Microsoft launched Windows 8 with a new Windows Store full of “metro” apps. Though intended to compete with the App Store and Google Play, it was spoiled by useless junkware, scams and apps that blatantly ripped off popular brands, including some owned by Microsoft.
The store has improved over time and Microsoft purged many fake apps , but it still features many questionable apps that are either redundant with Windows features, of poor quality, or charge for service that should be free. Here’s how to avoid getting scammed.
Keep An Eye On The Developer
Apps that mimic a well-known brand are popular on every app store in existence. Under-handed developers know that if they throw YouTube, Media Player or Twitter in the title, they’re bound to fool a small fraction of the people who assume their third-party app is the official solution.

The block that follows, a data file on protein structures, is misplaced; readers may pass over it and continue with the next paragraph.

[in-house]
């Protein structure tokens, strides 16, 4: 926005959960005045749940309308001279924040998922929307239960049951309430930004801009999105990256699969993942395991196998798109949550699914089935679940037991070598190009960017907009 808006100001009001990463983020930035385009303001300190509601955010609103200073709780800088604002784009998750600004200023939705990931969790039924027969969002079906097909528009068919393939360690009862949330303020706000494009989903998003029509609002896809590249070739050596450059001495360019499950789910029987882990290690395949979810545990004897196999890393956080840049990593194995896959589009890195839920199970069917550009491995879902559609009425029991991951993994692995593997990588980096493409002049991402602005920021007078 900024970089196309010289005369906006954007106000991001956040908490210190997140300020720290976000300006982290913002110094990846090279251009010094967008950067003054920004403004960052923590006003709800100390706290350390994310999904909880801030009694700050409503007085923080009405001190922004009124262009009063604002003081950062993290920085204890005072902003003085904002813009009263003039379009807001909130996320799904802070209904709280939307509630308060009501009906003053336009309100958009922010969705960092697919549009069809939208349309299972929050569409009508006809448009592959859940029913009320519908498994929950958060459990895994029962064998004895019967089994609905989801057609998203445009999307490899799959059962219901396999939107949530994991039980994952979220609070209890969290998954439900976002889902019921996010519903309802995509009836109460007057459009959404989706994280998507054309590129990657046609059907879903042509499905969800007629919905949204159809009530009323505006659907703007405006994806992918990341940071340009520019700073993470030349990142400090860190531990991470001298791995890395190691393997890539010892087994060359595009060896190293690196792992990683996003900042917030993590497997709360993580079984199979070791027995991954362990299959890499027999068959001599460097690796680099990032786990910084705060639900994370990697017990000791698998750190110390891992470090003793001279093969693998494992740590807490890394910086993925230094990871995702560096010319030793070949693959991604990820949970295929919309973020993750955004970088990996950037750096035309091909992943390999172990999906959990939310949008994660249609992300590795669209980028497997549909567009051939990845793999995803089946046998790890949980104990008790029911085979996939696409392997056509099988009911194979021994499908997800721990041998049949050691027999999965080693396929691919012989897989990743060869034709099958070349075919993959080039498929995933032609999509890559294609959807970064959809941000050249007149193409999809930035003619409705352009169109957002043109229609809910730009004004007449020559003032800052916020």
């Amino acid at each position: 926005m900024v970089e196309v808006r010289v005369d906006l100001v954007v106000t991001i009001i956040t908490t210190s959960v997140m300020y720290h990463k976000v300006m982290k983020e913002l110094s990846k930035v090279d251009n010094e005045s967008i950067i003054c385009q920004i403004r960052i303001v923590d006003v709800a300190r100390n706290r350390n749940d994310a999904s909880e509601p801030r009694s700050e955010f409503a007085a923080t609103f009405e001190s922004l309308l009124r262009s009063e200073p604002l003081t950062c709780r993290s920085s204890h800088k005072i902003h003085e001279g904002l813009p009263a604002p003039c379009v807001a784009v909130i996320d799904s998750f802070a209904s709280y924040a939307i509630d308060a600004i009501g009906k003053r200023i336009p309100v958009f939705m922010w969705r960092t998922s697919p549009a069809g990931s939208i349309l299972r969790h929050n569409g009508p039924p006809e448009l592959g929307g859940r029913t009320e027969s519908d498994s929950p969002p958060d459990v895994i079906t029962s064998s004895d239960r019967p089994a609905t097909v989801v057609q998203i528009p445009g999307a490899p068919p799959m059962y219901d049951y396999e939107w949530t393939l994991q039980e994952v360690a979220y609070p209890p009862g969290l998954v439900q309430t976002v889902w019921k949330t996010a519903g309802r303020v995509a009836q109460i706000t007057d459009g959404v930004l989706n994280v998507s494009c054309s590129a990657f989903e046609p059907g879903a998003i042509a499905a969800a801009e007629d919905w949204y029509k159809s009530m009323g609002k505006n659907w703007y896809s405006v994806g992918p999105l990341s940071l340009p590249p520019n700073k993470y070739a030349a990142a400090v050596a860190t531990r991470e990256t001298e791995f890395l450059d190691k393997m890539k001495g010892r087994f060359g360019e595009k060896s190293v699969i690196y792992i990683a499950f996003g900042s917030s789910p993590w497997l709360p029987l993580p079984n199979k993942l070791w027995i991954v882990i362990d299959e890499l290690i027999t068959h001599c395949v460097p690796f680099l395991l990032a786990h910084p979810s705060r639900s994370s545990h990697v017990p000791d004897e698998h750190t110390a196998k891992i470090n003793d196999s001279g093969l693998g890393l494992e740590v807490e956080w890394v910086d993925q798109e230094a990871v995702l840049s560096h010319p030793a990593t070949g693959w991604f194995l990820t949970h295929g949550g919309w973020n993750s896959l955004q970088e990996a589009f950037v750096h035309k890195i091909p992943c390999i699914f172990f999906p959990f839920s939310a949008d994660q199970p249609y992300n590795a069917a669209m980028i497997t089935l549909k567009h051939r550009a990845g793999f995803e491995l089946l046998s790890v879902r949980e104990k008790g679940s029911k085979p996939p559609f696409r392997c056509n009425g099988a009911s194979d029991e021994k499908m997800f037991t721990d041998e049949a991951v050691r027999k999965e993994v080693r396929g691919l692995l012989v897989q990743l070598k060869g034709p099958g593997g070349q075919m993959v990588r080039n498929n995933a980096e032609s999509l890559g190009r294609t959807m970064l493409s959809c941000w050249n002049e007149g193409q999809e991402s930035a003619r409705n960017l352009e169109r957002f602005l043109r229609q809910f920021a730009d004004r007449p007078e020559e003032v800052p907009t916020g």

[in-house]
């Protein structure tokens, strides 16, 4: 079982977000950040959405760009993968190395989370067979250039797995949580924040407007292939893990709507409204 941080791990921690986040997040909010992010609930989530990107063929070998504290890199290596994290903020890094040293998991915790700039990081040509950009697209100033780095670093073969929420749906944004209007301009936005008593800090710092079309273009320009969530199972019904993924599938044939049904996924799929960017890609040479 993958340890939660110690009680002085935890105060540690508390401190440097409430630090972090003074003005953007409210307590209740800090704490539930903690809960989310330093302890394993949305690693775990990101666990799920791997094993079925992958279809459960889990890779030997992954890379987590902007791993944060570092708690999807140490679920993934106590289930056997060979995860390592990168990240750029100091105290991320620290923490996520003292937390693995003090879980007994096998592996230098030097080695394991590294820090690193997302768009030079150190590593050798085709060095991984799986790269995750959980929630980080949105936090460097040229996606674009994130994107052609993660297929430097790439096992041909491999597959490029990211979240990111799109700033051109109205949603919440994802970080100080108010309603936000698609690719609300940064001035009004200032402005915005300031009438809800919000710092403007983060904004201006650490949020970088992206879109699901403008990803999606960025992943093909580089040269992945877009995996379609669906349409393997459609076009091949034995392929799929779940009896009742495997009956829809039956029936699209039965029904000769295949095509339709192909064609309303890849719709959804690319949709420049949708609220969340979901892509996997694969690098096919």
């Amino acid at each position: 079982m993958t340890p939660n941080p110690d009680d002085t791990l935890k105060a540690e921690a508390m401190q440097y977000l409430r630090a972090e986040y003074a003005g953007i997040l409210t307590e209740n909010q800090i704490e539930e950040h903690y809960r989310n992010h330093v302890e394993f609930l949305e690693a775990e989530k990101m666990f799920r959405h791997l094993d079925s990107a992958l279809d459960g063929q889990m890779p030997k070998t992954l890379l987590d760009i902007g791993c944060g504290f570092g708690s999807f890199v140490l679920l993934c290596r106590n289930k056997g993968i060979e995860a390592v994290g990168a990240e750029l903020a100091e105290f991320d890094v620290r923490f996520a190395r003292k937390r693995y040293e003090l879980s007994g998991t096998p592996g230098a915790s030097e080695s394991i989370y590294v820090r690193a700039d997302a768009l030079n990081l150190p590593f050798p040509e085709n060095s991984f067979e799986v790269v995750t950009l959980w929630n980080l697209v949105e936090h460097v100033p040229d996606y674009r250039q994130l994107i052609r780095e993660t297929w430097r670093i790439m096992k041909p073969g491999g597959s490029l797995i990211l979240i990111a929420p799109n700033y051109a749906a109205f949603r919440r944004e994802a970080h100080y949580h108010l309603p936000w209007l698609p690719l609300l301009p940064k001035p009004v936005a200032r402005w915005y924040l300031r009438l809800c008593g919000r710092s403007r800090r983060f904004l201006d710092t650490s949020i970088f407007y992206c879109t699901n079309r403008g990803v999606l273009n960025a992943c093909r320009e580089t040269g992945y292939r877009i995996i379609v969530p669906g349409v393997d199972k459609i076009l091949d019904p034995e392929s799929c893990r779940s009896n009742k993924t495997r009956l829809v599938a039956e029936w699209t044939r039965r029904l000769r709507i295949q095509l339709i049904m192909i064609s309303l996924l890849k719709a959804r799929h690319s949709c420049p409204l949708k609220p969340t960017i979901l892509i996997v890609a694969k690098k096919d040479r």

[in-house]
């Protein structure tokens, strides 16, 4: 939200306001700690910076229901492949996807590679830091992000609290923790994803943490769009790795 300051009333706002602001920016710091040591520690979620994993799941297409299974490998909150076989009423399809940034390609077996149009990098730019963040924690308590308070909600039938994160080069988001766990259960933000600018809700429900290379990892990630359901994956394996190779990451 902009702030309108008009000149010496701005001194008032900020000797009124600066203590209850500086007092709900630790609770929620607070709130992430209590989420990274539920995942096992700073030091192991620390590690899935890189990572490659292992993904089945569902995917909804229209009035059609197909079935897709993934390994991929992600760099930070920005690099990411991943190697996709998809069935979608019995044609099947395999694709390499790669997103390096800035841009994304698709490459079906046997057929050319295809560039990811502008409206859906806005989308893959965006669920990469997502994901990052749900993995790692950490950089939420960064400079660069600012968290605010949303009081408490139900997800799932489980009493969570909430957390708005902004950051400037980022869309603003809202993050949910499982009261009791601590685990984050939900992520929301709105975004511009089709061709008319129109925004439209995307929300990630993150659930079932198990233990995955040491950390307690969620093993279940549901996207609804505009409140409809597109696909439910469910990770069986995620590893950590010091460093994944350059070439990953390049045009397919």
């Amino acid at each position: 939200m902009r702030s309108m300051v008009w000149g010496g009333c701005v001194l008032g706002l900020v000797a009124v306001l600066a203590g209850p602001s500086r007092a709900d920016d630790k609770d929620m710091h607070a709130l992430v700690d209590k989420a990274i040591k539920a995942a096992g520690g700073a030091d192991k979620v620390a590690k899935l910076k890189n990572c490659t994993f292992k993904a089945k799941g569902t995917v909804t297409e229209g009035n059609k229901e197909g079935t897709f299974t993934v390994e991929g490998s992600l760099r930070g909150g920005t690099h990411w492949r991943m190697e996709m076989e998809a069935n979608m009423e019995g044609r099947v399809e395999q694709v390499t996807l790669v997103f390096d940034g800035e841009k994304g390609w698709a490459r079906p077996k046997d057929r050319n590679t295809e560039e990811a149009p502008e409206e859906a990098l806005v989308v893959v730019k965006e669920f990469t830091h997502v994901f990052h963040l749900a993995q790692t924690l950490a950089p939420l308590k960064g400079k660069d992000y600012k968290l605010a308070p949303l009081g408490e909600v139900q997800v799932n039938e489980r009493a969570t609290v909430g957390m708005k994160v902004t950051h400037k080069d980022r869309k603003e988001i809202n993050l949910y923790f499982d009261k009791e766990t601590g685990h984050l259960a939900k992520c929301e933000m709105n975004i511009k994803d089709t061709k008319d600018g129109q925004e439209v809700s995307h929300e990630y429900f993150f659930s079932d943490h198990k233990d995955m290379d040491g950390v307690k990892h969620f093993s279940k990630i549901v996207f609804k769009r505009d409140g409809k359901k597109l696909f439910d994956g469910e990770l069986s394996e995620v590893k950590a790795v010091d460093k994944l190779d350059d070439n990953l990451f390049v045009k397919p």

That’s why you should always keep an eye on who made what you’re about to download. You can find this listed under “Published by” below the screenshot preview every app on the Windows Store provides. The developer should make sense for the source; an Amazon app shouldn’t be published by SoftwareShack, Inc.
You might wonder – what’s the harm? It’s well known that some of the best mobile Twitter apps aren’t made by Twitter itself, for example, so third-party apps can make sense. That is true, but it’s also the exception to the rule. When in doubt, use a search engine to see if the developer has a web page and has released any other apps (and if so, what they are). That should help you figure out if the company behind an app can be trusted.
Don’t Pay For What’s Free